Carpe diem: but can we hold on…

Ms. Fiona Lee and Dr. Maria Kunda
2012 Conference

Seizing the moment is not a response normally attributed to academic curriculum development. In response to the international art work Our Day Will Come (ODWC), presented at the Tasmania School of Art in late 2011, a complementary studies unit was developed to seize the moment, and the momentum, of a month-long dialogical art project.

ODWC was an ‘alternative’ art school that cross-pollinated ideas and works of international artists, writers and others from across the world, alongside a core group of local artists and academics for a month-long iterative project. The energy generated and the creative innovation that resulted at times presented challenges for the local art fraternity, within and outside academia, but nonetheless precipitated vigorous co-option and collective engagement.

The ‘comp studies’ unit was timed to capture the generative energy left in the wake of the influx of interlopers into the Tasmanian School of Art, and devised to incorporate collaborative participatory practice and to address the idea of the artist-curator. As teachers and researchers new to the territory, our aim was to explore, devise and facilitate rather than teach, and to permit students to devise conditions for their own learning. Salient points about the development of the unit was that it occurred as a result of capturing a moment of productive energy—something difficult to achieve within restrictive institutional conditions, and that it allowed experimentation with teaching collaborative practice in the visual arts, an imperative signaled by the Creative and Performing Arts Academic Standards Statement, 2010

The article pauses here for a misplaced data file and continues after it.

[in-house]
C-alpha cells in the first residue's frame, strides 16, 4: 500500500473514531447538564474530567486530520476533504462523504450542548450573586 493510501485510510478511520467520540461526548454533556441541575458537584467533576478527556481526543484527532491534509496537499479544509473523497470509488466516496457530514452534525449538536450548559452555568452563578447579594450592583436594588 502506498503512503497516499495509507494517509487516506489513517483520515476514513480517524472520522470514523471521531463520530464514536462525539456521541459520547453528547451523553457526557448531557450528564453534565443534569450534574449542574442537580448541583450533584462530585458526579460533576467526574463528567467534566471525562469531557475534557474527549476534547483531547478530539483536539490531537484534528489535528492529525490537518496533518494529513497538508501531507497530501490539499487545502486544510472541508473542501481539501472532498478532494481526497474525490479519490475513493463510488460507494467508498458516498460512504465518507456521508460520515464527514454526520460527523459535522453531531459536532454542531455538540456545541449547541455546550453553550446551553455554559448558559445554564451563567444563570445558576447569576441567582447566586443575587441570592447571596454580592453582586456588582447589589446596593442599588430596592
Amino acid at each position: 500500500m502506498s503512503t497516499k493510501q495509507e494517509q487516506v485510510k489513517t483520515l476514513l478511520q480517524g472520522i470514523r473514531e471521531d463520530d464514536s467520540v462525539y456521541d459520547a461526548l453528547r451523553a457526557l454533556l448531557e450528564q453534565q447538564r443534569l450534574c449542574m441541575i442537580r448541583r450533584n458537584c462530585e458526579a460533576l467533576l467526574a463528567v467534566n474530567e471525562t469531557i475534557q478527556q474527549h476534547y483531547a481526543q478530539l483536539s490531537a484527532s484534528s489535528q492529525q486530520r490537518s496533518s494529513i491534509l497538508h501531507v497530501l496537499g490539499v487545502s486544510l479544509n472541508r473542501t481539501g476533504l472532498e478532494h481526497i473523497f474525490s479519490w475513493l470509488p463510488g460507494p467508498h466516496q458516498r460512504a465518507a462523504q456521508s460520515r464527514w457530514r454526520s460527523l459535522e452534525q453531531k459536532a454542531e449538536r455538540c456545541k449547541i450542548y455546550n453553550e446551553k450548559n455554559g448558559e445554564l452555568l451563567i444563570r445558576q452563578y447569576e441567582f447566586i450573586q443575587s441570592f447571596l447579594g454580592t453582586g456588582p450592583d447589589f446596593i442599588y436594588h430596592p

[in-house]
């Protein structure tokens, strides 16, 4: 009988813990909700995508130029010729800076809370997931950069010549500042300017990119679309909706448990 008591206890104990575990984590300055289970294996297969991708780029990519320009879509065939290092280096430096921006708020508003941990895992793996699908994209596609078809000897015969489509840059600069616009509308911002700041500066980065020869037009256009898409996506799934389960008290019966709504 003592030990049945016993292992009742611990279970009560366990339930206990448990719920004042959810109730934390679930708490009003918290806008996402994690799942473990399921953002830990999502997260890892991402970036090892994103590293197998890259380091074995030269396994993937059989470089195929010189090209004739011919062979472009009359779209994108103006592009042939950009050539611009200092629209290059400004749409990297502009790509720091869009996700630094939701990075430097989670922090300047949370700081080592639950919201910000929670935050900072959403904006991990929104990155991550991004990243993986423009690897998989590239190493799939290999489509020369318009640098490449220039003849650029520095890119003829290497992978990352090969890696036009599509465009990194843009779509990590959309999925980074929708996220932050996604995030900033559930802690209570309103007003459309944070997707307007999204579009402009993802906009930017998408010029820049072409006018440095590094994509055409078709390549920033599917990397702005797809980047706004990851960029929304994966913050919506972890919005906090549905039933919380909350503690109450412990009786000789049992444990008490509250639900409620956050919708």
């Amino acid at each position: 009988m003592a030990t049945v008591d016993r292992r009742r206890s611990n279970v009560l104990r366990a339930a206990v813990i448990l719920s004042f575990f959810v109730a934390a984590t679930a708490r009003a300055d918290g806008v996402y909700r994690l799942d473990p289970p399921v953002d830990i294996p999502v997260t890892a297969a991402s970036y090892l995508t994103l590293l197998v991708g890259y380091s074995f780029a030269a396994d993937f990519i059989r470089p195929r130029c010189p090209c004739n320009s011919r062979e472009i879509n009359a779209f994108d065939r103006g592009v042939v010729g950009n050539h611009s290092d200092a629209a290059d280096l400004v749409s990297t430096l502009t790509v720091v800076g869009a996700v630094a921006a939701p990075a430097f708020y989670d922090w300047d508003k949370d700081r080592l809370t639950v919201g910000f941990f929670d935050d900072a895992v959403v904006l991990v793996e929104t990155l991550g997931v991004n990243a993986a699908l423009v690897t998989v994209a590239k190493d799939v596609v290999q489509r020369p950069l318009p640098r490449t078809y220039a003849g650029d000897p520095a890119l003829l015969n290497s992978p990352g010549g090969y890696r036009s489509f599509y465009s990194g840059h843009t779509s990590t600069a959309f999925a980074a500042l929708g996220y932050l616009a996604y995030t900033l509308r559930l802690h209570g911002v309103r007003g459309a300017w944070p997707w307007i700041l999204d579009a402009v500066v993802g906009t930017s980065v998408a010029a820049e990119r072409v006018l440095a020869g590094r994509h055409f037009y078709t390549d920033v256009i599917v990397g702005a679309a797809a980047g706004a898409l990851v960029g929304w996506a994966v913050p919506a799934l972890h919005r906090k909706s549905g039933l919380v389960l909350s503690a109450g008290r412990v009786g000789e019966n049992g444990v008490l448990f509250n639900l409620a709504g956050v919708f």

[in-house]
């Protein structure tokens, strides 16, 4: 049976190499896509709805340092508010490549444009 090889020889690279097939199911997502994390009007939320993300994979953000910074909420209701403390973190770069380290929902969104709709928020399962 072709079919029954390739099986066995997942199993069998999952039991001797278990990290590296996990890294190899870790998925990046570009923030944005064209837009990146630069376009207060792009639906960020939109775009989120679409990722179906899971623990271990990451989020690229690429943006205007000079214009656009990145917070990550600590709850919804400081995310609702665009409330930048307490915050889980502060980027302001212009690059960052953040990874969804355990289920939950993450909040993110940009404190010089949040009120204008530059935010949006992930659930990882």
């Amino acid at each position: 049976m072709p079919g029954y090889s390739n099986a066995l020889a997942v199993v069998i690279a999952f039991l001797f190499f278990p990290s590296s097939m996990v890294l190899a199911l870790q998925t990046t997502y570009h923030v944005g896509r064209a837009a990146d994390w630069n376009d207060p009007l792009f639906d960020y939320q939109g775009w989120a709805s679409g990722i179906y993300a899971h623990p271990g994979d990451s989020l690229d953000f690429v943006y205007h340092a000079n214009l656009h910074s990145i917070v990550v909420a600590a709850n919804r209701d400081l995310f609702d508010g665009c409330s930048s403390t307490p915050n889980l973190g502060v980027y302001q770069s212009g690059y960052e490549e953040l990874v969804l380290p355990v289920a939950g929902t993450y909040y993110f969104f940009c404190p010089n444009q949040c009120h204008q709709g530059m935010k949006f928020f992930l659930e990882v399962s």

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About the author

Fiona Lee has an MFA and is currently a PhD candidate at the University of Tasmania. Over the last thirteen years her arts practice has emerged from producing object and material based works into more social forms of practice. Employment within arts administration has fueled an enduring interest in dialogue and pedagogy within art, which have gradually become an integral part of her expanded practice. Her works include 12 Criterion (2008), CAST Board (2009), Kings Committee (2010), Level Directors (2010) and curatorial roles in The Arresting Image (2009) with Pat Brassington and Our Day Will Come (2011). Her collaboration with Scottish poet Liz Niven has resulted in a book; Anything you say… a commonplace book (2012) published by Taigh Chearsabhagh Museum and Art Centre. Lee worked for Contemporary Art Spaces Tasmania (CAST) for many years and held a position at the Australian Pavilion during the 2009 Venice Biennale. She has been awarded an Australia Council grants for residencies in England and on Barra, Scotland, and given an Australian Post Graduate Award for her current research. Her current focus is on deconstructing conversation, drawing from the fields of philosophy, cultural and social theory and education, in order to generate new transformative modes of learning within the visual arts.

Dr. Maria Kunda lecturers in art and design history and theory at the Tasmanian School of Art at the University of Tasmania. Her work spans curatorial and writing practices. She has participated on several gallery programming committees, was Chair of Contemporary Art Services Tasmania, and has contributed to numerous publications and curated exhibitions. Her doctoral thesis (2010) examined Surrealism and its politics of anti-colonialism